IBM | HR's AI predicts when employees want to quit

HR's AI predicts when employees want to quit

As artificial intelligence (AI) grows in popularity among businesses, it’s no surprise to hear that more and more companies are using the tech to automate tasks and boost productivity.

However, tech firm IBM has gone one step further with its AI usage following the introduction of a new machine that can analyse employees and determine when they might quit.

According to a report by CNBC, IBM’s CEO Ginni Rometty revealed that the patented ‘predictive attrition program’, which can accurately predict an employee’s decision to quit in 95% of cases, reported Techspot.

Rometty shared that as a result of the new tech, IBM has saved around £228,226,500 ($300million) in ‘retention costs’, which is a promising figure considering the company employs around 350,000 staff members.

The programme has been designed to predict employee flight risk, while also offering actions for managers to follow in order to engage with employees.

While speaking at CNBC’s @ Work Talent + HR Summit this Tuesday, Rometty would not reveal the ‘secret sauce’ that allows the AI software to work, however she did share that its success comes through analysing many data points.

This new tool is part of IBM’s collection of products designed to overhaul the traditional human resources approach, giving managers the chance to engage with employees, while also retaining them. During the event Rometty described the classic HR model as needing a refresh and was one of the professions that needed the assistance of AI to improve its functions.

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There’s no doubt that AI can dramatically improve a workforce, for example HR Grapevine previously reported that one in five businesses are already fully deploying AI within their company, according to a study by Dun and Bradstreet.

Using the technology to analyse and determine when a staff member may be thinking of making the jump can save a company a great deal of money, while also giving managers the chance to acknowledge how an employee is feeling and improve HR practices. This programme can only be a good thing in the long term for IBM, so will we start to see more firms do the same?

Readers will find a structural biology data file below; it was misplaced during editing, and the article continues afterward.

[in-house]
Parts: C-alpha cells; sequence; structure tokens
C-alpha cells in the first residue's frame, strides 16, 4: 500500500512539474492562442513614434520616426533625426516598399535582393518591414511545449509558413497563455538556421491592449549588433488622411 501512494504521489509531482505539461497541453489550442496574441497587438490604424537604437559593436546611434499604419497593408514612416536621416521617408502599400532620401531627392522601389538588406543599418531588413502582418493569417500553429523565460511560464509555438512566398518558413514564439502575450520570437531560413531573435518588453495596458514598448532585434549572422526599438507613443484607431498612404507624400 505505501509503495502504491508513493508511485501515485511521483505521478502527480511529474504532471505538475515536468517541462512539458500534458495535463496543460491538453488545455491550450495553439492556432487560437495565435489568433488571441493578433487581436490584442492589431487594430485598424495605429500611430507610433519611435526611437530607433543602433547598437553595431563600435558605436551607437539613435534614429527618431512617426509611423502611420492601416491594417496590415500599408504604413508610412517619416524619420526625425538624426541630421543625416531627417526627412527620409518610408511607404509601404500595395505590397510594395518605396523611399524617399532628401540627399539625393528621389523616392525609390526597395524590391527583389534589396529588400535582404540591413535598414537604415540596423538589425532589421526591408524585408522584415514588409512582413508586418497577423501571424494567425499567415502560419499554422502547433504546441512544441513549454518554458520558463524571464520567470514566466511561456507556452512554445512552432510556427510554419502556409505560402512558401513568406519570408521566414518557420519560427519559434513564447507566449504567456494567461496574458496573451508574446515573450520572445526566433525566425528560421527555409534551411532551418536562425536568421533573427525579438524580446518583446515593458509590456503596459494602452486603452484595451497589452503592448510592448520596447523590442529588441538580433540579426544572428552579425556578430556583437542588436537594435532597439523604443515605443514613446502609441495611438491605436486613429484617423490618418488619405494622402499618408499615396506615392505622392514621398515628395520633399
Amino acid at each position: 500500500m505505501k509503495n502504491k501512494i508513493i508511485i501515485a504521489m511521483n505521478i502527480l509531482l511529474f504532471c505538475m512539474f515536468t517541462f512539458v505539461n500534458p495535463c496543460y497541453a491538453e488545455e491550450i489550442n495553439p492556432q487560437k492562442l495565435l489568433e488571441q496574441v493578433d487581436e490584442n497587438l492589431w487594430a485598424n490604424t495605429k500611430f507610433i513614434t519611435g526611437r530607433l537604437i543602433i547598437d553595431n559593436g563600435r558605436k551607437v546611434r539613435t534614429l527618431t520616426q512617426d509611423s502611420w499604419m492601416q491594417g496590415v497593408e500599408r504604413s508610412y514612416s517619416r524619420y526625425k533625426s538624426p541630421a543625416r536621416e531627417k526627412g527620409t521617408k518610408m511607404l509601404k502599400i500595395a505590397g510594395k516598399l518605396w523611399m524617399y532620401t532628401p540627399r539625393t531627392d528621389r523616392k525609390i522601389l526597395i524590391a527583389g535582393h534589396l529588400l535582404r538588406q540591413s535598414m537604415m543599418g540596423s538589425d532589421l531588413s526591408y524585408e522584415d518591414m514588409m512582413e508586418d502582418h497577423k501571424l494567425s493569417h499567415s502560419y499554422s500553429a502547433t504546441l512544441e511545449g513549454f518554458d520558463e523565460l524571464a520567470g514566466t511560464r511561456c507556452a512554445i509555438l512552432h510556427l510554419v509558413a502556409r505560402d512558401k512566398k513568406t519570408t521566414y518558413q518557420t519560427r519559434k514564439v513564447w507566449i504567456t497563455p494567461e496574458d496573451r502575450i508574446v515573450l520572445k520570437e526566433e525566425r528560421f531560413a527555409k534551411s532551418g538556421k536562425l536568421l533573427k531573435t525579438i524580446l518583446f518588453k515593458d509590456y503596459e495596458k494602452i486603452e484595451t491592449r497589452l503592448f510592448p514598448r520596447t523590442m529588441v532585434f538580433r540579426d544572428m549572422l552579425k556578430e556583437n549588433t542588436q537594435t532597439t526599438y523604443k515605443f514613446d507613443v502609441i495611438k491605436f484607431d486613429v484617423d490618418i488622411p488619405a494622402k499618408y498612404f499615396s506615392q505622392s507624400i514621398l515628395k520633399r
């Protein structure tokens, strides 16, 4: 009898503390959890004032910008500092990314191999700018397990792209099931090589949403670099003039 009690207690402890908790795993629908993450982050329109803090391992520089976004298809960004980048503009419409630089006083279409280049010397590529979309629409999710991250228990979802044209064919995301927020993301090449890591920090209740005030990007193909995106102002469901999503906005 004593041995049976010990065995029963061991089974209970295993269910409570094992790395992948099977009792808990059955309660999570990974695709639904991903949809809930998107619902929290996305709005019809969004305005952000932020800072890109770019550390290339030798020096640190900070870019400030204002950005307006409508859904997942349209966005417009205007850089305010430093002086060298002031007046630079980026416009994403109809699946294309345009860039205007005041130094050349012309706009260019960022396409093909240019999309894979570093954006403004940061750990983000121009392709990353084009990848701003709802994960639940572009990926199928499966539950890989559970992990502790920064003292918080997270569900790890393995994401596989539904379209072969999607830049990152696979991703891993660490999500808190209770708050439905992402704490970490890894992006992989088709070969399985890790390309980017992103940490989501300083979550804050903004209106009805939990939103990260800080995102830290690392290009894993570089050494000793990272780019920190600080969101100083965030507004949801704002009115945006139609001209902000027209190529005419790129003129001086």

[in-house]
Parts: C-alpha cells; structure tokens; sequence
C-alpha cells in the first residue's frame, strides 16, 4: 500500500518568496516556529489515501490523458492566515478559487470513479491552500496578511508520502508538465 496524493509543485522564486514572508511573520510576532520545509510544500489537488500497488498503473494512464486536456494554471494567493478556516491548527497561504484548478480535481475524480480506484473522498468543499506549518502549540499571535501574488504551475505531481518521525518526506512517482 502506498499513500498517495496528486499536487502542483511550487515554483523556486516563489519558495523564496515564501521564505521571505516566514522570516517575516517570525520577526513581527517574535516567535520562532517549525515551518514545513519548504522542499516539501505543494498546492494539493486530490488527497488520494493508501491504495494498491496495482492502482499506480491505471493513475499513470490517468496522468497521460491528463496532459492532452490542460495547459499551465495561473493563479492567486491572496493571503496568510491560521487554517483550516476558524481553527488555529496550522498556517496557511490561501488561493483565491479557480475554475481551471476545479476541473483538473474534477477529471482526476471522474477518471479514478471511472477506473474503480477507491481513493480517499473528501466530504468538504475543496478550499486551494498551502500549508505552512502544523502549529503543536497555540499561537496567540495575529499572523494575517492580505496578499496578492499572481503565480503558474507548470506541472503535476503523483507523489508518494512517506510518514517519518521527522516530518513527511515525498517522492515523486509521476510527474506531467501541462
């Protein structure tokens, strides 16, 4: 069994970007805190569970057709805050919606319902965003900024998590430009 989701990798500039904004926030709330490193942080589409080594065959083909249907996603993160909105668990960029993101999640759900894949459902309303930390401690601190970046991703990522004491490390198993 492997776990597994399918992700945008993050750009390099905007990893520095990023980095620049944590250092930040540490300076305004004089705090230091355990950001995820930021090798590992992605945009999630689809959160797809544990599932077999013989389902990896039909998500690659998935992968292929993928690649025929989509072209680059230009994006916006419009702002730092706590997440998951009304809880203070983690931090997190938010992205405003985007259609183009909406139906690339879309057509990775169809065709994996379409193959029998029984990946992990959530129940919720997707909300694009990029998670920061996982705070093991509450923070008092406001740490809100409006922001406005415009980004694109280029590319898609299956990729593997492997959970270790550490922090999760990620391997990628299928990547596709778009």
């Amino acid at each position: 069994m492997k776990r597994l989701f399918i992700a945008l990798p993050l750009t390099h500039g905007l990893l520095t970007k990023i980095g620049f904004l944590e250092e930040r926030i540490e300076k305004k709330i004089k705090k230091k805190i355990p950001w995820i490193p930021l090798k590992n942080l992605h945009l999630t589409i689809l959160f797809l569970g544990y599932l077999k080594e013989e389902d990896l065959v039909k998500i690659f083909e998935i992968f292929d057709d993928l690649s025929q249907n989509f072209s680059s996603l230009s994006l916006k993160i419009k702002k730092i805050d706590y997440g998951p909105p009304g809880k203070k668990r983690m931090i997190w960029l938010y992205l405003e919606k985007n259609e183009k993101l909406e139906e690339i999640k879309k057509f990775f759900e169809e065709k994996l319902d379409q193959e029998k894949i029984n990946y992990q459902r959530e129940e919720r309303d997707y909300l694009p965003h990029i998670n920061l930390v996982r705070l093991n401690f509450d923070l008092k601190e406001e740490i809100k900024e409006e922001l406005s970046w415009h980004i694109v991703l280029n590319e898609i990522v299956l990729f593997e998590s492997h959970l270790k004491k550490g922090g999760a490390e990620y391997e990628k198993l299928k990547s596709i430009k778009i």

Let us know your thoughts in the comments below…

Comments (1)

  • John ONeill
    John ONeill
    Thu, 4 Apr 2019 1:43pm BST
    Interesting approach, might be wise to invest up front in a culture which promotes growth and encourages retention at the same time? By the time your AI has flagged someone is a flight risk some of the damage is certainly done. I guess this AI's success could be measured in how quickly its insights rendered it redundant.

    In L&D and HR we all know the natural transition periods. Having AI to reinforce our awareness might be less effective than a program of study for our manager partners to ensure a continuous awareness of employee engagement and satisfaction. By all means use AI to highlight hotspots but prevention is better than cure.

    Treat the cause of talent loss, not the symptoms. If not you risk a culture in which your leaders start to feel they can wait for a red light on their dashboard before they intervene.

    I would be interested to know wht IBM did to retain the personel that made up the £228,226,500?

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